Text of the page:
Berhad or Yayasan?
Source: SSM
The table above shows the difference between CLBGs with the word “Berhad” to its name and those without. Some CLBGs prefer to call themselves Yayasan or Foundation instead of using “Berhad”(Limited). To do this, they are required to first apply to the Minister of Domestic Trade and Industry for approval to drop “Berhad”.
The approval process can previously take up to 3 months, now it is maybe longer. The main condition to dropping “Berhad” is the requirement and written commitment from a party supporting the CLBG to donate at least RM1 million together with a forecast income and expenditure accounts for two years.
Alternatively, the CLBG can be incorporated with the word “Berhad” to its name and then later apply to change it to Foundation.
Name and Object Clause
This part is arguably the most important stage in the process of incorporating a CLBG. Careful consideration must be given to select a proper name for the CLBG and to describe in detail its objects.
The CV and biodata of the Promoters and the first Board of Trustees must be carefully prepared. Other important information include:
(a) the reasons why a CLBG is registered instead of an association under the Societies Act;
(b) will the CLBG be related to or associated with any existing associations or societies?;
(c) whether any of the Promoters have previously registered any society or association with the Registrar of Societies
No Payment to Members and Trustees
Although a CLBG is allowed to invest to earn money, run a profitable business and also receive donations, it is not allowed to use them to pay any fee, salary or benefit to its directors or Trustees. But CLBG is allowed to reimburse these volunteers for their out-of-pocket and traveling expenses.
As a legal entity with a purpose, a CLBG is free to employ full-time staff and pay them market salaries and other competitive remunerations.
CLBG has no share capital so Members do not hold any shares. Therefore, a CLBG is prohibited by its Constitution and the Companies Act 2016 from paying any dividend or share of profits to Members. All income and profit must be used towards the foundation’s purpose and objects as stated in its Constitution.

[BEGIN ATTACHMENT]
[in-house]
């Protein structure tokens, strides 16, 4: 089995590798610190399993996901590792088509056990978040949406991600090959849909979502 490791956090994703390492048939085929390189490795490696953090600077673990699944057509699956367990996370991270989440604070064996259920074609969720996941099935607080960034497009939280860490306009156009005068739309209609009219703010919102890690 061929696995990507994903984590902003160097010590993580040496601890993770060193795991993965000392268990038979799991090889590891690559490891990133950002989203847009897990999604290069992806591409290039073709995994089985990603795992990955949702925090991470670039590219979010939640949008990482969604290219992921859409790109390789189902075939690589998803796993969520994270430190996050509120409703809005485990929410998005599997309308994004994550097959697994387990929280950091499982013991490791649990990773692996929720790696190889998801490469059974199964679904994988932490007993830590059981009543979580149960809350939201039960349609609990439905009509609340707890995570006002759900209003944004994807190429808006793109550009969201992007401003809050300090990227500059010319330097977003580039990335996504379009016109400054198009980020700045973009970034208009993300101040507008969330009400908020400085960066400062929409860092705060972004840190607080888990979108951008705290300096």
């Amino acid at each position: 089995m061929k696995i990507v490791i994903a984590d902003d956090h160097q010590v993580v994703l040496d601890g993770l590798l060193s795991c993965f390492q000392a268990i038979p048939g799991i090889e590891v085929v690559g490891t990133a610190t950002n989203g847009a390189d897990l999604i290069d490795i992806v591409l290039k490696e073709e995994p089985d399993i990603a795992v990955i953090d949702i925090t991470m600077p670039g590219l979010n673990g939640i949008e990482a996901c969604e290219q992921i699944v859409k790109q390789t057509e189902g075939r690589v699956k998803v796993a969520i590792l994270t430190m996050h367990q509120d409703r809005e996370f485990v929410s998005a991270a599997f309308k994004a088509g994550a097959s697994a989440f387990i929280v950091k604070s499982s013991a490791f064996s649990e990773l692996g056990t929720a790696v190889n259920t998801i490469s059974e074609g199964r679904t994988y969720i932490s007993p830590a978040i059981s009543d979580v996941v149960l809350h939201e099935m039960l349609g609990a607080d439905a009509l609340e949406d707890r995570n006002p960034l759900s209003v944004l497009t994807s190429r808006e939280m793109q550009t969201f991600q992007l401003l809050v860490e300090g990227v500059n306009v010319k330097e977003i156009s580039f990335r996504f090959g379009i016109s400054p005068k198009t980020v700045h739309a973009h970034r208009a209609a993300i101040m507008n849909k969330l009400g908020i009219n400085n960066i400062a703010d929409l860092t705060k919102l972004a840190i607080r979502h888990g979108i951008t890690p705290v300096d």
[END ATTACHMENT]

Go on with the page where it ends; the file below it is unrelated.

Lee Wee Hee, (ACIS), Director, CIS Secretarial Services Sdn Bhd and Kerk Boon Leng , Partner, Kerk & Partners, Advocates and Solicitors

Electricity and its Discontents

Nikola Tesla, the inventor of modern electricity

 
‘The price of monopoly is upon every occasion the highest which can be got…The one upon every occasion the highest which can be squeezed out of the buyers, or which, it is supposed, they will consent to give…”
 
Adam Smith, The Wealth of Nations (1776)

 

Tenaga Nasional Berhad or TNB, once called National Electricity Board (NEB) is the country’s biggest and sole supplier of electricity. 

As a government-gifted monopoly backed by parliament-made laws protective of its economic interests, TNB has over the years grown profitable, powerful and technologically advanced. Recently the public’s acceptance of TNB as a necessary behemoth has turned into open hostility and even disdain as more consumers have come out accusing TNB of overcharging and high-handedness.

Consumers who find their home or factory power supplies cut and court actions taken against them by TNB for stealing electricity through meter tampering are especially unhappy and aggrieved. 

These consumers are slapped with debilitating (and sometimes multiple) court summonses by TNB. The claims for such “loss of revenue” are usually punitive and sometimes for sums of money far exceeding what most consumers are capable of benefitting from their alleged transgression.

A consumer when sued by TNB for meter tampering is like a soccer team that enters a match with a pre-existing 1-0 score at kick-off in favour of the rival.